The rain started to hit Jimaní, a town along the heavily deforested border of the Dominican Republic and Haiti, in late May 2004. After three days and 20 inches of torrential rainfall, the surrounding water-saturated mountains suddenly released tons of debris. Flash floods swept up boulders, some weighing eight tons, and sent a 15-foot wall of water and mud down onto sleeping villagers on the night of May 24.
Within minutes, about 2,000 lives were wiped out. The dead were found lodged in trees and entombed in debris fields and sandbars throughout the impoverished border region in south-central Hispaniola, the island comprising Haiti and the Dominican Republic. On the Haitian side, the entire village of Mapou was submerged, becoming a shallow lake. On the Dominican side, the waters destroyed about half of Jimaní.
Since 1986, 12 flash floods have hit Hispaniola, and each has created similar havoc. Flash floods are problem enough, but starting about 25 years ago, peasants began using intensive slash-and-burn agricultural methods to cut down forests for fuel and charcoal. Slashing and burning significantly increases the chance of landslides, and Dominican officials began instating stringent regulations in the 1960s to limit deforestation. But on the Haitian side, 90 percent of trees have vanished across the landscape, creating a brown-green line visible in satellite photos of the island, and leaving border towns especially vulnerable during flash floods.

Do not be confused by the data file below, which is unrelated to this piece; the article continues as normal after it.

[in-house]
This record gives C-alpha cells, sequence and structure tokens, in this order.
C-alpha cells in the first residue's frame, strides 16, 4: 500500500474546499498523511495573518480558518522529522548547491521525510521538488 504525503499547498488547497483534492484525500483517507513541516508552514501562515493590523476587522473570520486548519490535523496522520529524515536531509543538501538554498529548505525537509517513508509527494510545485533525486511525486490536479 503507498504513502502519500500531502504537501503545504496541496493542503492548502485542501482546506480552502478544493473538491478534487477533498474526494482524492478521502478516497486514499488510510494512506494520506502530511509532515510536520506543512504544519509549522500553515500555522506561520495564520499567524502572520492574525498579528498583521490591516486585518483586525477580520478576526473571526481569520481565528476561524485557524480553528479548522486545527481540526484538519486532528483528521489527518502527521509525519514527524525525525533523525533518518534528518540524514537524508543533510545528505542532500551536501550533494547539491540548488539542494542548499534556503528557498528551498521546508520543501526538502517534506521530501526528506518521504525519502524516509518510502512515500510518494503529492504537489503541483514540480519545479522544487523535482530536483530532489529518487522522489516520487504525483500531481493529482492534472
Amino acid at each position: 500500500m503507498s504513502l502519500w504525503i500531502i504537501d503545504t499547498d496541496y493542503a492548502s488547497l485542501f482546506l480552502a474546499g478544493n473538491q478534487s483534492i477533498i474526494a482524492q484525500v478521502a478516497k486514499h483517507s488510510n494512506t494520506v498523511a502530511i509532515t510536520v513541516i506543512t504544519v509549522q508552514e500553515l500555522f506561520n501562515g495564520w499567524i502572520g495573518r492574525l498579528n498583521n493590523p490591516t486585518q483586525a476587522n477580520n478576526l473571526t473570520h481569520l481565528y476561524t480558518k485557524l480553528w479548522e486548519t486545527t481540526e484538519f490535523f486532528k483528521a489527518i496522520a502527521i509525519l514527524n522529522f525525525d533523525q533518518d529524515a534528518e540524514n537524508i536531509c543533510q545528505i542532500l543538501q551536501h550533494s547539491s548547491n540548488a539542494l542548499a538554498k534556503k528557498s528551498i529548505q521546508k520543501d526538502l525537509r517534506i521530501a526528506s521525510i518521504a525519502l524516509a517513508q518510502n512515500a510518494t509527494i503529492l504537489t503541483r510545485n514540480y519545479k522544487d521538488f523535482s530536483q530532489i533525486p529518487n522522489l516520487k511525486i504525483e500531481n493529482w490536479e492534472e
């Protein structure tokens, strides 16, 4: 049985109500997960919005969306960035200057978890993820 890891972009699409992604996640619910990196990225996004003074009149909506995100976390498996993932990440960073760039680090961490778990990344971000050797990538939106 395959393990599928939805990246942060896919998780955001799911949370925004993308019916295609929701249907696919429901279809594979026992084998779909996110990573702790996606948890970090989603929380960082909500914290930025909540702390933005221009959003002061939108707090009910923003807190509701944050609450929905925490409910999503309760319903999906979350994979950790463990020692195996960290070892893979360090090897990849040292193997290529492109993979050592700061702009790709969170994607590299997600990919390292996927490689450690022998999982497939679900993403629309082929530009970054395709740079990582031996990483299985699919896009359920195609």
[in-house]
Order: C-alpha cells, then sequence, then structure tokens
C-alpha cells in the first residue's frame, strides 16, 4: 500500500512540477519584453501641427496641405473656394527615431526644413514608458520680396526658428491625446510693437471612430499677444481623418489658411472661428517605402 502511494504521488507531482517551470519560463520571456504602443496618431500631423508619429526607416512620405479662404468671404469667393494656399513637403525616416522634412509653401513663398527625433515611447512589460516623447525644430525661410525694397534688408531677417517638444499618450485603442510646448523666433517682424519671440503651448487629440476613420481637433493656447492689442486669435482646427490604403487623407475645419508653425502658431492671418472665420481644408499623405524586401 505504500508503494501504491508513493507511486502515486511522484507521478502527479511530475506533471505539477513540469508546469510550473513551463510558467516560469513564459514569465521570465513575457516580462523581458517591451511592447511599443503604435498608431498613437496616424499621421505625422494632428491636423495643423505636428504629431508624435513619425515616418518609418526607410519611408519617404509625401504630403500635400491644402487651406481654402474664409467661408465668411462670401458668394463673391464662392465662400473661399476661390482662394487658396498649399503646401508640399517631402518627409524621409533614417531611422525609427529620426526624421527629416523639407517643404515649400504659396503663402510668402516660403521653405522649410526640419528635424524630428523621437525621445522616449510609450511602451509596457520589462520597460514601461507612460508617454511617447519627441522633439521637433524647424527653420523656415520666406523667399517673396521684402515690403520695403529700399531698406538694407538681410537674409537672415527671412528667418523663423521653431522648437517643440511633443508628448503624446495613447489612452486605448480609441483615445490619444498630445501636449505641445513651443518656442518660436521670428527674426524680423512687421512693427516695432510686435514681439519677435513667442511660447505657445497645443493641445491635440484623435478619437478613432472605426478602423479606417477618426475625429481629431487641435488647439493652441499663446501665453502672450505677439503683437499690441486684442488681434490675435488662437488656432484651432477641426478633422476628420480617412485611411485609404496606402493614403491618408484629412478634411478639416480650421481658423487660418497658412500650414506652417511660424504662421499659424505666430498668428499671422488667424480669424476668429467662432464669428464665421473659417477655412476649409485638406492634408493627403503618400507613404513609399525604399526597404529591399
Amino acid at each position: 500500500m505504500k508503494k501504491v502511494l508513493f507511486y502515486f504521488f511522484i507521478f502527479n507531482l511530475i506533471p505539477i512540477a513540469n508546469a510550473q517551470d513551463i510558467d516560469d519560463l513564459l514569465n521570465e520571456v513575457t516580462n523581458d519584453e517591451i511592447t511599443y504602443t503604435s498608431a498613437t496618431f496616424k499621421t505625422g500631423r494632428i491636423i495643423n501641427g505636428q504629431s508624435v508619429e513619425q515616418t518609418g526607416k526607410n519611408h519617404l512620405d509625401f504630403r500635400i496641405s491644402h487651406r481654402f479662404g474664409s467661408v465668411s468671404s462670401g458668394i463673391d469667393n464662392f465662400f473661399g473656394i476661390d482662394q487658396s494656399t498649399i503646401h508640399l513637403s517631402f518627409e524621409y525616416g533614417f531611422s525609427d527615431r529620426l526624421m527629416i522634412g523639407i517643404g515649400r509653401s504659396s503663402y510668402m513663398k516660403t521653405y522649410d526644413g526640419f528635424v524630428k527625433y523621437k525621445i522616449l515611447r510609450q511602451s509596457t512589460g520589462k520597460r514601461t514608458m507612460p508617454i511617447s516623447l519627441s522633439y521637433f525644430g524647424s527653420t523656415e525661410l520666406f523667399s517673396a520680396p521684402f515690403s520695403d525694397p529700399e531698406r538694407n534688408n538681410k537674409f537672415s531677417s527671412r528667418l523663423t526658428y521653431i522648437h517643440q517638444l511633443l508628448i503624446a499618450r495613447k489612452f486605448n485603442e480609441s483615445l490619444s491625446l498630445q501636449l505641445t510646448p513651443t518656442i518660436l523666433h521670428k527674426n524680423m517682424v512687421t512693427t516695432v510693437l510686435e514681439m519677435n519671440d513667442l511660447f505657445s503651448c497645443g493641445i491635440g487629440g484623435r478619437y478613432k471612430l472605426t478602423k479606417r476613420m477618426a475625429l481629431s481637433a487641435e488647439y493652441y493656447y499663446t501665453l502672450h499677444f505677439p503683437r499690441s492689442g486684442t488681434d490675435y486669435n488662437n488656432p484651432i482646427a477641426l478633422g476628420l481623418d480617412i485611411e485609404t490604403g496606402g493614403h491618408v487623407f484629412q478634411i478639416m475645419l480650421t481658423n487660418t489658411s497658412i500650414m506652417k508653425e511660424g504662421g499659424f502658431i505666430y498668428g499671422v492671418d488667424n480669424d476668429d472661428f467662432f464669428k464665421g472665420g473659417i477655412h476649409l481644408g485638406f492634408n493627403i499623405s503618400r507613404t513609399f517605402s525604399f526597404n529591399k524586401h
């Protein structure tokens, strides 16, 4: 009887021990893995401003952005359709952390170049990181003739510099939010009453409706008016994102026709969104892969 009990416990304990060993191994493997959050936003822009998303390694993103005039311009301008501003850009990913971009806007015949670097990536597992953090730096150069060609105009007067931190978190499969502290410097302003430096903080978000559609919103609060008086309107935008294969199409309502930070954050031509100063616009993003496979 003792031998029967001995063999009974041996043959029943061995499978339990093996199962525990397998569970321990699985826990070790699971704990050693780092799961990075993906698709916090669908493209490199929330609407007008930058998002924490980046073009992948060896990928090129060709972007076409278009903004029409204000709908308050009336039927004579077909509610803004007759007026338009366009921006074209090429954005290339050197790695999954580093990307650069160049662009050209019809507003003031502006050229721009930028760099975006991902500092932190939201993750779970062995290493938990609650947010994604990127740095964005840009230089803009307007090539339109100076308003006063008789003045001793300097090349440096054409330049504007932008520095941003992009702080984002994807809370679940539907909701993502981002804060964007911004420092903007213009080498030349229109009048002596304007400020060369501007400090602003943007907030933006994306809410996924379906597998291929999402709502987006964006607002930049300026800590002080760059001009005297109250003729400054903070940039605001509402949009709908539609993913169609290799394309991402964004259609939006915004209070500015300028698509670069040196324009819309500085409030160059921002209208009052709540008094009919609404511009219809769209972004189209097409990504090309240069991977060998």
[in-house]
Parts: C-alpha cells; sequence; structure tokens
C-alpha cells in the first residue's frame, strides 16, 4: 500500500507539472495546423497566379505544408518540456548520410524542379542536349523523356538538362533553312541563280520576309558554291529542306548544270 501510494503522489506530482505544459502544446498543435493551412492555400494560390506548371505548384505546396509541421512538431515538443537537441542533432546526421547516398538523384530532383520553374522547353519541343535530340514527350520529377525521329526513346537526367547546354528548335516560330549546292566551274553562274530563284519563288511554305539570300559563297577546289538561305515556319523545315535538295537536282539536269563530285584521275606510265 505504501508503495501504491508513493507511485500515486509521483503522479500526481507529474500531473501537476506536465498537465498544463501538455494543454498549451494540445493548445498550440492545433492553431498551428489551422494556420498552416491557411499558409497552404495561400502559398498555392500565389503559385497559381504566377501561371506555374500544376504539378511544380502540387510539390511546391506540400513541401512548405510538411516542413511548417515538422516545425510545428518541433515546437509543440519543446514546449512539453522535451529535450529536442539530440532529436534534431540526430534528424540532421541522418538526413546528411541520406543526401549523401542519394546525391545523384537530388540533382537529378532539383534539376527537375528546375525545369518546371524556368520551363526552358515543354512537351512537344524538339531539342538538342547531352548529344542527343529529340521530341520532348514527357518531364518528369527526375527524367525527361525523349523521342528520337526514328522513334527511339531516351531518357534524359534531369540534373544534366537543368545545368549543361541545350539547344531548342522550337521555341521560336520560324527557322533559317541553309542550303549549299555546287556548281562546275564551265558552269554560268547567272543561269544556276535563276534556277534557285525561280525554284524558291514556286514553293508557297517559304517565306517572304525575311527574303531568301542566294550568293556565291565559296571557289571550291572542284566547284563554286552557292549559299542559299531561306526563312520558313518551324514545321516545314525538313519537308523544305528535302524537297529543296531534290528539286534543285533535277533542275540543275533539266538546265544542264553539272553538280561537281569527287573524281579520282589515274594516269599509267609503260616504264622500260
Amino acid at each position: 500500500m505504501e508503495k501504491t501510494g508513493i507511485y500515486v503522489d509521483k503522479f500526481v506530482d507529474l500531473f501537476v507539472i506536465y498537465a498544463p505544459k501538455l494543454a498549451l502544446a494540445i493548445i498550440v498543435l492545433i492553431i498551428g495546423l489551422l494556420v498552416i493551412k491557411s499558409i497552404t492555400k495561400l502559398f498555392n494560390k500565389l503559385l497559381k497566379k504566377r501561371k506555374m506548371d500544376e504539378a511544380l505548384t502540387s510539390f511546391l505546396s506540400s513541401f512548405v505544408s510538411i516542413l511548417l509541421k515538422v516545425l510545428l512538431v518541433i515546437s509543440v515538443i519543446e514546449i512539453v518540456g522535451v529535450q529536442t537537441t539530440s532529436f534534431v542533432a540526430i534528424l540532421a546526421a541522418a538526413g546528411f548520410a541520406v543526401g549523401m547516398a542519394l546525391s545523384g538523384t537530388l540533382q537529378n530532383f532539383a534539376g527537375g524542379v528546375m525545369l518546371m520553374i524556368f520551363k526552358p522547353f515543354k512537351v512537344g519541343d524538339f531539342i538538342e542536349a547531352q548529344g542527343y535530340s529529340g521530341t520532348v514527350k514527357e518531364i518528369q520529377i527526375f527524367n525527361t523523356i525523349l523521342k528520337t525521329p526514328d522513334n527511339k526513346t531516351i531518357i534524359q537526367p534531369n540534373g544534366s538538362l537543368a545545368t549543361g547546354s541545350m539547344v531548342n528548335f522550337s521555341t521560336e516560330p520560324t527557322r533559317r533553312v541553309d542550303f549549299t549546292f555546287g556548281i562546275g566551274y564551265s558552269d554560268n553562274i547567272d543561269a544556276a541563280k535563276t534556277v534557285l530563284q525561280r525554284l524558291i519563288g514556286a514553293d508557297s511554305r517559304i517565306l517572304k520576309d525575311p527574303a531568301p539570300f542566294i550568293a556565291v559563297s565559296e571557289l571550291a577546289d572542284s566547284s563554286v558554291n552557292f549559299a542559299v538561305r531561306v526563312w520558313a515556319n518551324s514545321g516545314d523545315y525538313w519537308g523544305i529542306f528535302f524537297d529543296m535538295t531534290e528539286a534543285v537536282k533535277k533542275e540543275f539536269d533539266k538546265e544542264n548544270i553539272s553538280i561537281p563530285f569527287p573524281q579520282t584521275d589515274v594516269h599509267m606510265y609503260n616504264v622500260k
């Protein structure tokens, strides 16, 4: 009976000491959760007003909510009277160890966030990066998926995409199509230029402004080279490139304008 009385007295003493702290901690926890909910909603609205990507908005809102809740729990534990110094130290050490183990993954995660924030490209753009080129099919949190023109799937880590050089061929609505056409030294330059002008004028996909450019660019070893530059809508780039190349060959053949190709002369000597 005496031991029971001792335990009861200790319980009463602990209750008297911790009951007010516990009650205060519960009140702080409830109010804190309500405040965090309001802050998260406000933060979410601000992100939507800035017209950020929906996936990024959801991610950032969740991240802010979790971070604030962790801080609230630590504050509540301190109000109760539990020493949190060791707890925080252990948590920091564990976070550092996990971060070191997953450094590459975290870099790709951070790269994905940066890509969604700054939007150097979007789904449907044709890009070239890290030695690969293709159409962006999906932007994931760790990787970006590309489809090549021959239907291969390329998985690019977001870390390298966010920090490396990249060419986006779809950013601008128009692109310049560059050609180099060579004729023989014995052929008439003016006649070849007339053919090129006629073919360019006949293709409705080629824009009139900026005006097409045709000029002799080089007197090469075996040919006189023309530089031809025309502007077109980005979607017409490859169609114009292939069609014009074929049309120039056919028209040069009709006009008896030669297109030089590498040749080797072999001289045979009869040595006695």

"People need trees," Scott Sabin, the president of Floresta, told Christianity Today. Sabin invited CT to visit Jimaní five years after the flooding disaster to witness how ministries were working with local pastors to address problems caused ...1